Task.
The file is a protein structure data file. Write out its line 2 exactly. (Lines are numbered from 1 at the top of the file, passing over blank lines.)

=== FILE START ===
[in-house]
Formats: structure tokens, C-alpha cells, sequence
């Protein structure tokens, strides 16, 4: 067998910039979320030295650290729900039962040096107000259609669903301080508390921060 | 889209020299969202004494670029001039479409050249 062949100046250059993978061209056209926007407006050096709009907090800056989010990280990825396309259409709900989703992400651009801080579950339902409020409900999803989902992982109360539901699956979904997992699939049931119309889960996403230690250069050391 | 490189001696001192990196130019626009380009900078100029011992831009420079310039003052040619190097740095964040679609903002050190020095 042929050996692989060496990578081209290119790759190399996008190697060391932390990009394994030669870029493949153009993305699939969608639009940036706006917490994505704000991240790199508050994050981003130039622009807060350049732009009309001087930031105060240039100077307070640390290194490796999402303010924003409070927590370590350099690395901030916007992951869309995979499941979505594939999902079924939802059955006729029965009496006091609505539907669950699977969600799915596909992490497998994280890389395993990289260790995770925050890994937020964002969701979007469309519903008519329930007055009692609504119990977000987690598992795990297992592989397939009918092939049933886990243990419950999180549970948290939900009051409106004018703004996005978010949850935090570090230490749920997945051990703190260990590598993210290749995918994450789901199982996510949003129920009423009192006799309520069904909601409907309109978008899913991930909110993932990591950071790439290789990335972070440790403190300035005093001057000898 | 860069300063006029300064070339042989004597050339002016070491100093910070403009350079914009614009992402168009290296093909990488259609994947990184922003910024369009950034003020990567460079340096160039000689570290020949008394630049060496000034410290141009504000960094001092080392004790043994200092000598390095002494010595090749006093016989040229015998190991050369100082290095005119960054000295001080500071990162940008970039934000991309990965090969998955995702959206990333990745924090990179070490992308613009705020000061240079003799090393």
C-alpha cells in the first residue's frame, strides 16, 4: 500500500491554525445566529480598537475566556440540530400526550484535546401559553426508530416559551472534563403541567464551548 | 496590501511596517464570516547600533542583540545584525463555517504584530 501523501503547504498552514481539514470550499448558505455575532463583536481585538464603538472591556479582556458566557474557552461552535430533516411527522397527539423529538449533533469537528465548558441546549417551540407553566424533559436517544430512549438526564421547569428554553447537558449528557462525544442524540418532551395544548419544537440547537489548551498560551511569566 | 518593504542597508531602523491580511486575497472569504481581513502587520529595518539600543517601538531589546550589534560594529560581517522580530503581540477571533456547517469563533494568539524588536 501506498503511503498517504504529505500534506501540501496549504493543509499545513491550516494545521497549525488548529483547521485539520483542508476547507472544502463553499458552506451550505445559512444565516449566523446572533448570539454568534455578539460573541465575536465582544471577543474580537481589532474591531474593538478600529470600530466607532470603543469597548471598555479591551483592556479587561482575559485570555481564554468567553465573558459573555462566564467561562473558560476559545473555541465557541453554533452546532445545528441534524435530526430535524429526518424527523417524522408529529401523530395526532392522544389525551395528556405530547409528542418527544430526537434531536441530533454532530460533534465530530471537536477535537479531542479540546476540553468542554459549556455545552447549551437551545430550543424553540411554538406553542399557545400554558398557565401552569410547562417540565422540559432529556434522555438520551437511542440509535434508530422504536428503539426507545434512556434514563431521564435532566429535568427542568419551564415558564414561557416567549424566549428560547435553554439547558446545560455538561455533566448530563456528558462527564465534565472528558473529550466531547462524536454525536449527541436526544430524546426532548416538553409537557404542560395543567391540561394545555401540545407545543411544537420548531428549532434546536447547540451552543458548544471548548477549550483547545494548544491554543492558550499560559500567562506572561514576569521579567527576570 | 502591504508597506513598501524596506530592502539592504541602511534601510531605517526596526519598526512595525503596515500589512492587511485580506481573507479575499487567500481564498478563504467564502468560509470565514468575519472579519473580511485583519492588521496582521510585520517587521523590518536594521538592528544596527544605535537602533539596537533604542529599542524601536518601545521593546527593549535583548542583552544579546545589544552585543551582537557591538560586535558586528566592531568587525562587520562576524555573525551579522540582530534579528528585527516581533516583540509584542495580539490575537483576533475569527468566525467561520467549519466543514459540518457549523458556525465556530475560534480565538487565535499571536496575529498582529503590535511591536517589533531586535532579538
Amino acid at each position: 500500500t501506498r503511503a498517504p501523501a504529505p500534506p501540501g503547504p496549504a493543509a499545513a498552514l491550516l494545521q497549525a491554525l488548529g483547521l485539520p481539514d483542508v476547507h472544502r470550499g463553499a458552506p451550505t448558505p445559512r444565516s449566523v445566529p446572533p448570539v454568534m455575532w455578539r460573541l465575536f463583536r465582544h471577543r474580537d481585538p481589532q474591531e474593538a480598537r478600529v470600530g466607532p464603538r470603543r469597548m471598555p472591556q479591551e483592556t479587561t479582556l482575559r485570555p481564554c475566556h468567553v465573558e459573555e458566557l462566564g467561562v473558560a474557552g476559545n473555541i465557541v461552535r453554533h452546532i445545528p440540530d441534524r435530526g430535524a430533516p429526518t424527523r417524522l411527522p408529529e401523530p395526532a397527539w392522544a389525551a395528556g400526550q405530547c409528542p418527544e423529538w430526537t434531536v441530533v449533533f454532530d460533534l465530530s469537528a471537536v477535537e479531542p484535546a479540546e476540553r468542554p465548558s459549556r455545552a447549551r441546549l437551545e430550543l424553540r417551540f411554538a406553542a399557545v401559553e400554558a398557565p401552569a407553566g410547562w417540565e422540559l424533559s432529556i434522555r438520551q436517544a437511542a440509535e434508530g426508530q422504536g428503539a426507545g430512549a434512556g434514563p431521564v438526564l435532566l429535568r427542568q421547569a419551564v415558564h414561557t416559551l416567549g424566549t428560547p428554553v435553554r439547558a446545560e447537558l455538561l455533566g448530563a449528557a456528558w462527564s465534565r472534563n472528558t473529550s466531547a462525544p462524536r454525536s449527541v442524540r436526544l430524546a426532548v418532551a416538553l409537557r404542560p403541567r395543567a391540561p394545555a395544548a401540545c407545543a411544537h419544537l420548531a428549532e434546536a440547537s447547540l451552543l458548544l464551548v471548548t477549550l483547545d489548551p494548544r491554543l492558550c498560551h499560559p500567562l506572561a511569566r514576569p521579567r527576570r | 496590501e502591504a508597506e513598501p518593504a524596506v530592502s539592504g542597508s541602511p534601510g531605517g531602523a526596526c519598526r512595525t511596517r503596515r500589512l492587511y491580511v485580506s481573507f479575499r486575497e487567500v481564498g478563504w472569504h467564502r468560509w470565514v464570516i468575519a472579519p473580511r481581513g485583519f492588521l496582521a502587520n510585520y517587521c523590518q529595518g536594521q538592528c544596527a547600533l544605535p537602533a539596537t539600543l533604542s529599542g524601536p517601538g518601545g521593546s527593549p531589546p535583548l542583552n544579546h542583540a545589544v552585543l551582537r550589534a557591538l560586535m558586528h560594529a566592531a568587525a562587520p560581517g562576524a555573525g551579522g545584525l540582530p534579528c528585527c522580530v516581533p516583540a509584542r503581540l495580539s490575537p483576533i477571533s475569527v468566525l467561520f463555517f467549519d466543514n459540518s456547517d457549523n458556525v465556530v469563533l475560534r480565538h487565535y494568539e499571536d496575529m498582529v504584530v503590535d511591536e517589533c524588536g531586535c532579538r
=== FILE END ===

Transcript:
Formats: structure tokens, C-alpha cells, sequence